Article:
Men can initially determine whether they have any prostatitis symptoms by taking the International Prostatitis Symptoms Test. This easy test can determine the degree of the symptoms as well as initial treatment options for prostatitis. Depending on the types of prostatitis and whether it is bacterial or chronic prostatitis, different treatments may be prescribed.
Acute bacterial prostatitis symptoms typically include the following items. Men do not have to experience all of these symptoms, and in fact many men do not. However, these are the most common symptoms: a strong urge to urinate immediately, difficulty starting the urinary stream, a weak urinary stream once it starts, dribbling after you think you are finished, frequent nighttime urination, pain and/or burning when you urinate, pain in the genital and pelvic area, pain when you ejaculate, chills, fever, nausea, malaise (generally feeling run-down), and vomiting.
Chronic bacterial prostatitis symptoms generally are the same as those experienced by men who have acute bacterial prostatitis. However, one addition symptom that often affects men with chronic bacterial prostatitis is urinary tract infections. These urinary tract infections tend to recur frequently and to always involve the same bacteria.
Chronic nonbacterial prostatitis symptoms are similar to those of acute and chronic bacterial prostatitis. However, the symptoms tend to come and go rather than be persistent. Bacteria generally are not involved in chronic nonbacterial prostatitis. Therefore, men typically do not experience urinary tract infections or symptoms usually associated with an infection, such as chills, fever, nausea, and vomiting as part of the symptoms.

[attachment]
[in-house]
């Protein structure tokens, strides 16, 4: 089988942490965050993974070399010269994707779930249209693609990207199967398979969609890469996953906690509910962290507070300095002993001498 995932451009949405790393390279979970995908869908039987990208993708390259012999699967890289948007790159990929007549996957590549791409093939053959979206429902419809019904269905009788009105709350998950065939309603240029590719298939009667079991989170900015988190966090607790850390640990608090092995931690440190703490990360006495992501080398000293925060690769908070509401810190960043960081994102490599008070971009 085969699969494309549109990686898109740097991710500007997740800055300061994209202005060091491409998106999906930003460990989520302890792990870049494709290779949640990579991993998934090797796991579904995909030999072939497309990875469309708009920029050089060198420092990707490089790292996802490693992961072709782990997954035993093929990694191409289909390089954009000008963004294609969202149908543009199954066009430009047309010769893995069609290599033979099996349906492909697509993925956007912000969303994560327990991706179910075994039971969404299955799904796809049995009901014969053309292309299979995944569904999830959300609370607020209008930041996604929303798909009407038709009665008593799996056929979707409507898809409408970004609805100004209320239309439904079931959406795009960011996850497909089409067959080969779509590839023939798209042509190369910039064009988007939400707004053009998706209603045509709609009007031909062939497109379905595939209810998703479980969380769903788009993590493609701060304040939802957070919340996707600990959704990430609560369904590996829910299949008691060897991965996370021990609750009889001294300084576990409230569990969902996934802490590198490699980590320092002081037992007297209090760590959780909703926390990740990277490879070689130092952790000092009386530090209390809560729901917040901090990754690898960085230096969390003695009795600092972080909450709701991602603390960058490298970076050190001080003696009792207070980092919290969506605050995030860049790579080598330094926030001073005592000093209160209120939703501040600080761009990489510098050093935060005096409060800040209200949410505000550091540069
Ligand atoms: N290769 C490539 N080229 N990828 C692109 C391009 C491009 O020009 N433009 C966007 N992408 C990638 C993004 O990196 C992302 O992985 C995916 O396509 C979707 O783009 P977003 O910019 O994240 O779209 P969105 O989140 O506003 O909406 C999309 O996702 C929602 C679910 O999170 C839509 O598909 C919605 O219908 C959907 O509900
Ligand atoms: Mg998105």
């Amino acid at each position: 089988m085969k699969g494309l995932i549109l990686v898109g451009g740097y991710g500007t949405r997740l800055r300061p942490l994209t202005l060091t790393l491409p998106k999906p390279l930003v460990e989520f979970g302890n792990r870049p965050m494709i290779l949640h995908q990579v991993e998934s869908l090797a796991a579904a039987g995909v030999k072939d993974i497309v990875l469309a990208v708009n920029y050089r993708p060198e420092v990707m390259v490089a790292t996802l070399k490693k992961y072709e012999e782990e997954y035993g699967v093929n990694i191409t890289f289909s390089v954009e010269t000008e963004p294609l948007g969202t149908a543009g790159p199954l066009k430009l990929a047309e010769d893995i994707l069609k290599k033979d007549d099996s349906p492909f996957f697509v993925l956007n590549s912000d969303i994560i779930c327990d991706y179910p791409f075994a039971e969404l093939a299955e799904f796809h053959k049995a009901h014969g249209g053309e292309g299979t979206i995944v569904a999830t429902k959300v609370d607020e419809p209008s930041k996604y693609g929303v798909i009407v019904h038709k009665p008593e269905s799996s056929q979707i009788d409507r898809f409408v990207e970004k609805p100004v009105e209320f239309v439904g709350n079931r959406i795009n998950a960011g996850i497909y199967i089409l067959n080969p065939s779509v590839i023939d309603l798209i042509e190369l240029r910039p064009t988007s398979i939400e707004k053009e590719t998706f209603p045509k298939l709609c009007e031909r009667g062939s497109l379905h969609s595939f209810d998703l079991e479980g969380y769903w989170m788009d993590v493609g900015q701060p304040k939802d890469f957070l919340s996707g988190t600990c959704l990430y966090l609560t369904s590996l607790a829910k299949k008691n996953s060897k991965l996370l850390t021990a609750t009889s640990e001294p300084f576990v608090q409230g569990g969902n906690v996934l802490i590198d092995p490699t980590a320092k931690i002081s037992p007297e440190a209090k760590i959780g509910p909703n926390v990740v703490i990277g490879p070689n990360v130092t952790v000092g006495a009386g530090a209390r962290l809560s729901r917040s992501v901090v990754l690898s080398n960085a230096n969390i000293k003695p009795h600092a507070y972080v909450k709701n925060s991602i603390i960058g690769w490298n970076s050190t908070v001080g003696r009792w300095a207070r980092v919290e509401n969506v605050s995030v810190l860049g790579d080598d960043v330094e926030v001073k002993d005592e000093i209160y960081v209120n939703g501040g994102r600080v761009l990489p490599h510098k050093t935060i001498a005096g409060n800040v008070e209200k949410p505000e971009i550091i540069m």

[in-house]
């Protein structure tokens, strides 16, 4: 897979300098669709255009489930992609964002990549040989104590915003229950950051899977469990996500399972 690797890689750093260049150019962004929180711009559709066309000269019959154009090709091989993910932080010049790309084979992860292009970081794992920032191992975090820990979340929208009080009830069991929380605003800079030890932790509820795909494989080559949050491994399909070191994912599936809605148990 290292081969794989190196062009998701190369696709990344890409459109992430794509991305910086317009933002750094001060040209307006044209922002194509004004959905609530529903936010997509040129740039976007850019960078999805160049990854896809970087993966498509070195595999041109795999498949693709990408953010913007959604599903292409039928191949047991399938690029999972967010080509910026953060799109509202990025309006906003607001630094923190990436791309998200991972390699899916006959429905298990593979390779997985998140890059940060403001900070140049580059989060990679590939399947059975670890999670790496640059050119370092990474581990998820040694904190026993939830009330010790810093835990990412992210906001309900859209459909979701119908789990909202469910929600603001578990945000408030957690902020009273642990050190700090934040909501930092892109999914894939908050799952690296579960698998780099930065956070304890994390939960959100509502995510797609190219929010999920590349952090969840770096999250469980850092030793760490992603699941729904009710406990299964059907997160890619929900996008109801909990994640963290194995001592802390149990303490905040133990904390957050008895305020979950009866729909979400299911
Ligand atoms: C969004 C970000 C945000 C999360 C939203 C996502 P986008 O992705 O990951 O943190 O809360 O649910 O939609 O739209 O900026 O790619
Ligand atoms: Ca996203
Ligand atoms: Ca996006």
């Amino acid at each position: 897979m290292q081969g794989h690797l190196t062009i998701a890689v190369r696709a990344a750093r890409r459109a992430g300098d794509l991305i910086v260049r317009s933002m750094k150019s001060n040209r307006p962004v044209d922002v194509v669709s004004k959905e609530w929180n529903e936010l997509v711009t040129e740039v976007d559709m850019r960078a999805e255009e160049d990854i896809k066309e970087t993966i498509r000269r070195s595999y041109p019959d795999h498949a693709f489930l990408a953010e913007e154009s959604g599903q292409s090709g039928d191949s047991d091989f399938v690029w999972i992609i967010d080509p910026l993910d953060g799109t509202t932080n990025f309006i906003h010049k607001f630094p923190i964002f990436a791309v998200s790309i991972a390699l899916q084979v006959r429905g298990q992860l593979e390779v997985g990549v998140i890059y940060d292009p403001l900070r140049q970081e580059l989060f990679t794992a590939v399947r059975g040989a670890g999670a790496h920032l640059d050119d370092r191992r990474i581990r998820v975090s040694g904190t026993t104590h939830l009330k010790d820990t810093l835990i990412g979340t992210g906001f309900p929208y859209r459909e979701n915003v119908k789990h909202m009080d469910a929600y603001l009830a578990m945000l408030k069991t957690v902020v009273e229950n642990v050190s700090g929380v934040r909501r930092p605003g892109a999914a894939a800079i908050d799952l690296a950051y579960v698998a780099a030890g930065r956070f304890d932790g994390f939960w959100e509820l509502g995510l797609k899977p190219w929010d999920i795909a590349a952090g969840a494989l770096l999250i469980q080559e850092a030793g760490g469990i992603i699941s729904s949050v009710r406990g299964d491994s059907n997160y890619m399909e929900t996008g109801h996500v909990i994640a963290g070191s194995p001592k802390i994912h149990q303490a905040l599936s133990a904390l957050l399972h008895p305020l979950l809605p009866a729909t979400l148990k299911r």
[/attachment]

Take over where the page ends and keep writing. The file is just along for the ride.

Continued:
For some men, symptoms of chronic nonbacterial prostatitis improve over time without treatment. That’s important, because approximately 90 percent of all cases of prostatitis are chronic nonbacterial prostatitis. Therefore, many men face the challenge of the disease. A “special” symptom you might experience with this form of prostatitis is blood in your urine or semen. As its name implies, to meet the requirements of an official diagnosis of chronic nonbacterial prostatitis, you must have symptoms for at least three months.